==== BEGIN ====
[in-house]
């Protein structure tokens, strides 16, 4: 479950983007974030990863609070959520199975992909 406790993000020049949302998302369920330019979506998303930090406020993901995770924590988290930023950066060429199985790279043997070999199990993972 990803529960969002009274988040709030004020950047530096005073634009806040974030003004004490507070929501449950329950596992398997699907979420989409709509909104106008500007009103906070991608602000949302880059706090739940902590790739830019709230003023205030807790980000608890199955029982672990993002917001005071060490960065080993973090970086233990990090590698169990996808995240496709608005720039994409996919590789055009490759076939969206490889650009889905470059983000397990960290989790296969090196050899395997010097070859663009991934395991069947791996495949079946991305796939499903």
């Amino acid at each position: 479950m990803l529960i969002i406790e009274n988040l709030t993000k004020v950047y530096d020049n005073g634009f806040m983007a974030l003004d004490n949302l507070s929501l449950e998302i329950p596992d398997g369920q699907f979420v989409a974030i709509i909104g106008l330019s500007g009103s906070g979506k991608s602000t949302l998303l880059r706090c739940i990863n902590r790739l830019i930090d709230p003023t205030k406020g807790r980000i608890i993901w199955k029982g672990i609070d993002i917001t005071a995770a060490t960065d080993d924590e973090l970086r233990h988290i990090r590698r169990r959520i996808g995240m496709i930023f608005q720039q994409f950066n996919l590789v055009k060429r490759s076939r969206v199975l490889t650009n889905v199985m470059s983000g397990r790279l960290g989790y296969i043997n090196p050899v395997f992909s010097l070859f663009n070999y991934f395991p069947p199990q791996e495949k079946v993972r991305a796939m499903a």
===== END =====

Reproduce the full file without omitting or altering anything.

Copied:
[in-house]
């Protein structure tokens, strides 16, 4: 479950983007974030990863609070959520199975992909 406790993000020049949302998302369920330019979506998303930090406020993901995770924590988290930023950066060429199985790279043997070999199990993972 990803529960969002009274988040709030004020950047530096005073634009806040974030003004004490507070929501449950329950596992398997699907979420989409709509909104106008500007009103906070991608602000949302880059706090739940902590790739830019709230003023205030807790980000608890199955029982672990993002917001005071060490960065080993973090970086233990990090590698169990996808995240496709608005720039994409996919590789055009490759076939969206490889650009889905470059983000397990960290989790296969090196050899395997010097070859663009991934395991069947791996495949079946991305796939499903």
């Amino acid at each position: 479950m990803l529960i969002i406790e009274n988040l709030t993000k004020v950047y530096d020049n005073g634009f806040m983007a974030l003004d004490n949302l507070s929501l449950e998302i329950p596992d398997g369920q699907f979420v989409a974030i709509i909104g106008l330019s500007g009103s906070g979506k991608s602000t949302l998303l880059r706090c739940i990863n902590r790739l830019i930090d709230p003023t205030k406020g807790r980000i608890i993901w199955k029982g672990i609070d993002i917001t005071a995770a060490t960065d080993d924590e973090l970086r233990h988290i990090r590698r169990r959520i996808g995240m496709i930023f608005q720039q994409f950066n996919l590789v055009k060429r490759s076939r969206v199975l490889t650009n889905v199985m470059s983000g397990r790279l960290g989790y296969i043997n090196p050899v395997f992909s010097l070859f663009n070999y991934f395991p069947p199990q791996e495949k079946v993972r991305a796939m499903a």